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frieze magazine

Issue 135

Nov – Dec 2010

The November-December issue of frieze tackles religion and spirituality. Dan Fox’s ‘State of the Art’ editorial asks if the art world’s wariness of religion is a contradiction: ‘Religious conviction is taken to be a sign of intellectual weakness, and yet meaning in art is often a question of belief.’

Philosopher Simon Critchley, in a feature interview, suggests that art, faith and politics have long been intertwined. ‘Artistically and politically, the avant-garde has always been concerned with ideas of the group based around a kind of faith’. He argues that religion allows us to think about forms of community. ‘What I want is religion without God, where religion is understood as a form of association.’

Following her celebrated 13-hour performance The Darktown Cakewalk: Celebrated from the House of FAME, artist and musician Linder looks back at the beliefs that have structured her life and work, from growing up in 1960s Liverpool and attending the local Methodist church to feminist politics and punk in the 1970s and recent forays into the worlds of Sikhism and the sculptures of Barbara Hepworth.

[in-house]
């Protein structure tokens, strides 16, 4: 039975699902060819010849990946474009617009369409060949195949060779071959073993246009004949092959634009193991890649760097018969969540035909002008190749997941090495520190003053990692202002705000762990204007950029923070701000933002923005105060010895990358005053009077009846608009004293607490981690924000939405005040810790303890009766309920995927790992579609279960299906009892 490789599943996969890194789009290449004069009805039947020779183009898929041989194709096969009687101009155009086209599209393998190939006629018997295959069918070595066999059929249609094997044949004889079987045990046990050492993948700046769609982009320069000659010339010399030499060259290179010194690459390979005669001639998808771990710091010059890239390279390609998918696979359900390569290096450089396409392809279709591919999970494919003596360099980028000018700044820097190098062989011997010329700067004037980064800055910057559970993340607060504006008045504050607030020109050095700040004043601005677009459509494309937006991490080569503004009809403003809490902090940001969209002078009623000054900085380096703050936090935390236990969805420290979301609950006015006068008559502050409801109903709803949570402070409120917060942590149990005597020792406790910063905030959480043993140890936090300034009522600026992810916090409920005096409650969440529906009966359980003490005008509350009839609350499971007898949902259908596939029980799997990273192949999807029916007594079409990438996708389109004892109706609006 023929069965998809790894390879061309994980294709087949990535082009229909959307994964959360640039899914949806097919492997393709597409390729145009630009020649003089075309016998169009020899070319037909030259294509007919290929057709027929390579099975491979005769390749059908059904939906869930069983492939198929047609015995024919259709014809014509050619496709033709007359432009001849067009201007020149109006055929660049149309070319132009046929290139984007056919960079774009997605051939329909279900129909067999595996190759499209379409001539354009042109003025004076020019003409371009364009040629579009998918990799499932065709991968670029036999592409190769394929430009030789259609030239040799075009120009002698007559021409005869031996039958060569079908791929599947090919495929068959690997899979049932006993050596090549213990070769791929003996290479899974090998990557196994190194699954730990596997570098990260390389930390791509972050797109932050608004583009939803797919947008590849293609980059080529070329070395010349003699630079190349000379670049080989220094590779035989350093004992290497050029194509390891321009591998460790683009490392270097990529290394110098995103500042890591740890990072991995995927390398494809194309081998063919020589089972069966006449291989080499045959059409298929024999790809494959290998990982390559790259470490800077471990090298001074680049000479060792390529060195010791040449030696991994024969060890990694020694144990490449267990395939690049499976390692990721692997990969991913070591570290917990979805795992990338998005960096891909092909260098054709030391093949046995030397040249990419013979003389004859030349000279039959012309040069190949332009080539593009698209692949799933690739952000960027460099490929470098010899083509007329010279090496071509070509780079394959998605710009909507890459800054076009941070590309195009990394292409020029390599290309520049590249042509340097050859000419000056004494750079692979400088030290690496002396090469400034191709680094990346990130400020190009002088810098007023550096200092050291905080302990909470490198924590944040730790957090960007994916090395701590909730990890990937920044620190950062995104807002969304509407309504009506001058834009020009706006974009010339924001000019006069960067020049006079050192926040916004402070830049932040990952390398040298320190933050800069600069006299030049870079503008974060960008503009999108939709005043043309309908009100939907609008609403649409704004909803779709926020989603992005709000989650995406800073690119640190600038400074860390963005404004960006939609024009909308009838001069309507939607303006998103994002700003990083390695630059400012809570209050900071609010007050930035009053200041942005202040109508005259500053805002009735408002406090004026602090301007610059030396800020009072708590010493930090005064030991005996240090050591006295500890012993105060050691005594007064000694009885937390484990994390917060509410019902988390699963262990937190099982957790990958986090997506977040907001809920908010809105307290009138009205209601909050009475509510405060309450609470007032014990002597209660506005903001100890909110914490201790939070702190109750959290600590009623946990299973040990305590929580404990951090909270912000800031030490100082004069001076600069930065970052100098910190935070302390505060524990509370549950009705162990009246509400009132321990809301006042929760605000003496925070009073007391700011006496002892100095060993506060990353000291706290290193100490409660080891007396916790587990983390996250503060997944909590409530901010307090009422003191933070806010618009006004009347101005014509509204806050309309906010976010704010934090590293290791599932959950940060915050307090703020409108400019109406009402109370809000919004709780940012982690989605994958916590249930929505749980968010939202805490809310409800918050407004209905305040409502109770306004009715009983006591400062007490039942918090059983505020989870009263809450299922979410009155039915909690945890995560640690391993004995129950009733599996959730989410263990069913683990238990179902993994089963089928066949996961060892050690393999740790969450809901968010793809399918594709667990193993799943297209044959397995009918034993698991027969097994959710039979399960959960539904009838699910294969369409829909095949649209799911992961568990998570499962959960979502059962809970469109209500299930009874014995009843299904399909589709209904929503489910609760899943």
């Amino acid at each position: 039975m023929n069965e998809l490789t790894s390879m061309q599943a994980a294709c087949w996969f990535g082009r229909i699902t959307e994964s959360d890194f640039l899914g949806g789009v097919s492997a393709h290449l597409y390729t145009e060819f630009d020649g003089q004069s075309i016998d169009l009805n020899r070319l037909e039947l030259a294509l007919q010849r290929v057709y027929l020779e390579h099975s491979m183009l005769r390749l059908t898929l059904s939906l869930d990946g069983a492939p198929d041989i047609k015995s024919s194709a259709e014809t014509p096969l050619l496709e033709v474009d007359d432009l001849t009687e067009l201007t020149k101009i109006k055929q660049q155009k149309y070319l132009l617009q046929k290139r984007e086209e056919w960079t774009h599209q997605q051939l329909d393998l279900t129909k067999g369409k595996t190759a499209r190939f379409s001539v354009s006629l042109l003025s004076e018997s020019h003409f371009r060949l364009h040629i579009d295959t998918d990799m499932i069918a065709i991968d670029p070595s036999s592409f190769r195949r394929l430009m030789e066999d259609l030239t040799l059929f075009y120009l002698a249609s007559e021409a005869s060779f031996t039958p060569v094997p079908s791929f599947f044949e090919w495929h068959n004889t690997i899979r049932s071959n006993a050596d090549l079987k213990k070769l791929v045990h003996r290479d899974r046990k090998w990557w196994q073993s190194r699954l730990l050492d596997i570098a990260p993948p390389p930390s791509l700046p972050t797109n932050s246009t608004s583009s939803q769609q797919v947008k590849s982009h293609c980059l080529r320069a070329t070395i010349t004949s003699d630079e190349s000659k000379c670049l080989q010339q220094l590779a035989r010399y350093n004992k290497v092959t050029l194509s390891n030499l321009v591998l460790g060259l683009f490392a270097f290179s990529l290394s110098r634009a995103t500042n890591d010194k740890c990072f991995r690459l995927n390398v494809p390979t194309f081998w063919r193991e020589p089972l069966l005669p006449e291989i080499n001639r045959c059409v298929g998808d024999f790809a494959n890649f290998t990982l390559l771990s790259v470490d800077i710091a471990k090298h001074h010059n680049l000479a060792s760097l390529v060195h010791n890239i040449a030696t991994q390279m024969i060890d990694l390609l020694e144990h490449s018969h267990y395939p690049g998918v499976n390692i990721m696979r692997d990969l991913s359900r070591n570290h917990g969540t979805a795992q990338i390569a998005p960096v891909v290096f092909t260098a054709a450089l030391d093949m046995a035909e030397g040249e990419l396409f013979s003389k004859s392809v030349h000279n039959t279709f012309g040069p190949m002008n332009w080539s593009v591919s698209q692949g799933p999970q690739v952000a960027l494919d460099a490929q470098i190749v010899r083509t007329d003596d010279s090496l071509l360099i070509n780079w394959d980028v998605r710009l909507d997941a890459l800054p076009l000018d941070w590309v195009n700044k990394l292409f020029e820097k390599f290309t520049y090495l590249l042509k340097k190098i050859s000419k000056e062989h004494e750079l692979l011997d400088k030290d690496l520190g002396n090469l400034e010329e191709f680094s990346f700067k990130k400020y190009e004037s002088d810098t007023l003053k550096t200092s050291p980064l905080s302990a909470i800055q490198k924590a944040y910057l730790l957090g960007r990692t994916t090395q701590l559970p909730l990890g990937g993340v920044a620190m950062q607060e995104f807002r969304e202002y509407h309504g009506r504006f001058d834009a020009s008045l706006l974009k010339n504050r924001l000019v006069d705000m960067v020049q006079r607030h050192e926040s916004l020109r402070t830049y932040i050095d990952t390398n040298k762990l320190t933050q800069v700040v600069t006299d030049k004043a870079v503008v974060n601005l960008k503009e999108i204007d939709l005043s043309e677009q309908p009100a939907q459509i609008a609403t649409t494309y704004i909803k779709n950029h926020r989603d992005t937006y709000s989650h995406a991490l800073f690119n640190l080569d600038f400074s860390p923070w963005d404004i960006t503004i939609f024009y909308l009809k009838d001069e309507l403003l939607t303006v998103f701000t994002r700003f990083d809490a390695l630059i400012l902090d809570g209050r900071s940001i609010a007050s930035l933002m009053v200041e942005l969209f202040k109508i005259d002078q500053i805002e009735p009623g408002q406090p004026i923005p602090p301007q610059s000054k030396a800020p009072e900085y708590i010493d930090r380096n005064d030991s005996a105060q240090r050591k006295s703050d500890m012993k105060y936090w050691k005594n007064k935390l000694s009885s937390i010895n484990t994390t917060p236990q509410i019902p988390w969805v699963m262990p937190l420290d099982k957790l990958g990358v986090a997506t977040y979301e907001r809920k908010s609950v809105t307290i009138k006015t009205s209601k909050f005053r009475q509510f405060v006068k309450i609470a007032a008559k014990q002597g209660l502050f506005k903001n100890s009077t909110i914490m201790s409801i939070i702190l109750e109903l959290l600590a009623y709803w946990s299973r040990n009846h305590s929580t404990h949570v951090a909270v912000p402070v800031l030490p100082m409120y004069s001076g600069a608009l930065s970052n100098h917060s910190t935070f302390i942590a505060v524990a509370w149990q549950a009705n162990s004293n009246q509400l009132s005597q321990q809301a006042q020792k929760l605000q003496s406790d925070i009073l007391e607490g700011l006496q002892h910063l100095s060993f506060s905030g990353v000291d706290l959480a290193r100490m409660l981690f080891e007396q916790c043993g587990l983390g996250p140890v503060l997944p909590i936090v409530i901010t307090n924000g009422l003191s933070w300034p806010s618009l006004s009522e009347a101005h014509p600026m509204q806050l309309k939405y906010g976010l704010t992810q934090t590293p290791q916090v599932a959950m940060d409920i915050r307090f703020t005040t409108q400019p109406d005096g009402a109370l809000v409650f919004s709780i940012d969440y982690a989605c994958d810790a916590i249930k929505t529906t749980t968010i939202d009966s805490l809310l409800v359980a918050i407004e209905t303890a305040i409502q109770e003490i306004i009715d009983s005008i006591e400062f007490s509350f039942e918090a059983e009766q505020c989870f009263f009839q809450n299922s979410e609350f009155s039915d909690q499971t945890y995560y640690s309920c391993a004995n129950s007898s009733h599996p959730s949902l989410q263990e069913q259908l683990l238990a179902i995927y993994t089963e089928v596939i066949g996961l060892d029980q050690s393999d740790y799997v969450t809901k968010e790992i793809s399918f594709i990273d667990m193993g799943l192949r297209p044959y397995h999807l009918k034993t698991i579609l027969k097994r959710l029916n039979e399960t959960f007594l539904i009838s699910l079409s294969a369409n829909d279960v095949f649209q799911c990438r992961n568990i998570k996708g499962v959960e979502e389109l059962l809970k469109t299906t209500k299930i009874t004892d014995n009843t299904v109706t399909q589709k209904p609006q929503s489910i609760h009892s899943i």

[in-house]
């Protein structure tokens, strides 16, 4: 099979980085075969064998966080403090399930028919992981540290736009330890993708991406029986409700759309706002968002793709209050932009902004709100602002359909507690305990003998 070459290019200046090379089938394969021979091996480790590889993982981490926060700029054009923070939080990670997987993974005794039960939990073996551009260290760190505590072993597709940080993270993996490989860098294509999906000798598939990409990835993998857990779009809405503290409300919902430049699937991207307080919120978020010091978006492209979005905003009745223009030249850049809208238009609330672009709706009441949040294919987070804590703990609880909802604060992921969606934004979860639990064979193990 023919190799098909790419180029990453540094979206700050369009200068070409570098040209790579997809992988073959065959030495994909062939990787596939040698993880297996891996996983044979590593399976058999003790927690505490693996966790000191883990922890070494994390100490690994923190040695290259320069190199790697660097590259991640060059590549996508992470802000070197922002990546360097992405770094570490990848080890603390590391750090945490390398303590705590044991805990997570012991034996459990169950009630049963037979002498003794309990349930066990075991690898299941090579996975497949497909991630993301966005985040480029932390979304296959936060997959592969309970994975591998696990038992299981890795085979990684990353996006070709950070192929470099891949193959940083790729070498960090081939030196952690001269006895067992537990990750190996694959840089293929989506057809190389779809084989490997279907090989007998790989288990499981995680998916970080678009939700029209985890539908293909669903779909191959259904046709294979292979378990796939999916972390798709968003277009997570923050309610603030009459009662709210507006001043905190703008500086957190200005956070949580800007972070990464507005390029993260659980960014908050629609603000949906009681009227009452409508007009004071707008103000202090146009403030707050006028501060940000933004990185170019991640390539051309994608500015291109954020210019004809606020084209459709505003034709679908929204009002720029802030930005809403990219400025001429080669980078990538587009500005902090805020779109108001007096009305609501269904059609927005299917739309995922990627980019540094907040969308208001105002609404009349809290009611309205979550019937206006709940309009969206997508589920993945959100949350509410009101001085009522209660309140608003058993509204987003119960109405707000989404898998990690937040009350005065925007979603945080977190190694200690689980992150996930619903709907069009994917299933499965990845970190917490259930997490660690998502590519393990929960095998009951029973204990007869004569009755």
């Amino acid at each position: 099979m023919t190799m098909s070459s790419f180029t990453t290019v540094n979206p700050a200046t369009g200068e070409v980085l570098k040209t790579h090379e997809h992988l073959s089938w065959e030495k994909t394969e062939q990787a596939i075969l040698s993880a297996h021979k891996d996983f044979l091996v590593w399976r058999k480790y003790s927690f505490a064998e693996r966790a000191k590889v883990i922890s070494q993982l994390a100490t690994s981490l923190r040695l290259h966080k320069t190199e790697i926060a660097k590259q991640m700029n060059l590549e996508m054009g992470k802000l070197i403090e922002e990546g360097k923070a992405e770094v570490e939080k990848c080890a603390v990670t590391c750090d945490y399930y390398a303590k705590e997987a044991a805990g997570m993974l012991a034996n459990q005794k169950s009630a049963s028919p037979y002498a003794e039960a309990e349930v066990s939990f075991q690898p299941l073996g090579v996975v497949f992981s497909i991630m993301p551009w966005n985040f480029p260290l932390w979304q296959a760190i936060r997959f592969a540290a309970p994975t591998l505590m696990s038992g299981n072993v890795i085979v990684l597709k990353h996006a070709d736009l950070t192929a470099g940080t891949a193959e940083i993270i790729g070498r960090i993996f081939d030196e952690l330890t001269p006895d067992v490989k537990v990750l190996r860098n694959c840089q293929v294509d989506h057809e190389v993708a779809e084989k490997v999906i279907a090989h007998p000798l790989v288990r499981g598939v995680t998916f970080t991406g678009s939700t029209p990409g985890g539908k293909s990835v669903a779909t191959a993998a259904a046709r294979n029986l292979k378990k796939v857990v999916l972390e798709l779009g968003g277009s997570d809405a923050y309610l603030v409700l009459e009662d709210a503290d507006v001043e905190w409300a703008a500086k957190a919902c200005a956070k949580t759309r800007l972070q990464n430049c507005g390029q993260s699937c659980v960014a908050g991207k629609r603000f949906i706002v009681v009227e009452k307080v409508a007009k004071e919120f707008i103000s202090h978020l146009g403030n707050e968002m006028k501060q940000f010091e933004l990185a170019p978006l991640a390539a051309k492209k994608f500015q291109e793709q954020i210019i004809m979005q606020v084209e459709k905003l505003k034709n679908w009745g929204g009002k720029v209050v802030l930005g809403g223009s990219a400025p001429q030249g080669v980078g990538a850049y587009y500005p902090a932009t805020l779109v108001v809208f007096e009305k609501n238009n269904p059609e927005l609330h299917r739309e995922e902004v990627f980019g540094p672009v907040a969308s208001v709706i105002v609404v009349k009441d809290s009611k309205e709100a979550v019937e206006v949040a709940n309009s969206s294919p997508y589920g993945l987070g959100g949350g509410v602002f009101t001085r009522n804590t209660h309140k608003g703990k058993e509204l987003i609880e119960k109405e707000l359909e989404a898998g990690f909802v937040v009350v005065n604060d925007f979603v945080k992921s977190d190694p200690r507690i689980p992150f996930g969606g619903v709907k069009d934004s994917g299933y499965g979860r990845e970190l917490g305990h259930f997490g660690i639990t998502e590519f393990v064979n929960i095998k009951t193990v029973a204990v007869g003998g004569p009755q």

Religion versus spirituality in contemporary art

By Dan Fox

Manhattan’s changing skyline

The emotive language used to describe art-world narratives

By Sean O'Toole

New approaches to evoking the idea of death

The complex relationship between science and the spirit – and how to represent it

By Mark Pilkington

The changing shape of the mosque in Britain

By Pádraig Belton

In an ongoing series, frieze asks an artist, curator or writer to list the books that have influenced them

Does theology hold the answer for revolutionary politics?

By Paul Teasdale
DJ Screw Photograph: © Ben DeSoto

A screwed song urges the listener to internalize its dampened tempo, to stretch the existential qualities of the moment to match the music

By Jace Clayton

The evolution of an artist and musician

By Linder

Dan Fox talks to Simon Critchley about community, avant-garde rituals and being ‘religious without religion’

By Dan Fox

Kai Althoff’s enigmatic installations, performances and paintings resist easy answers in their explorations of sexuality and spirituality

By Natalie Haddad
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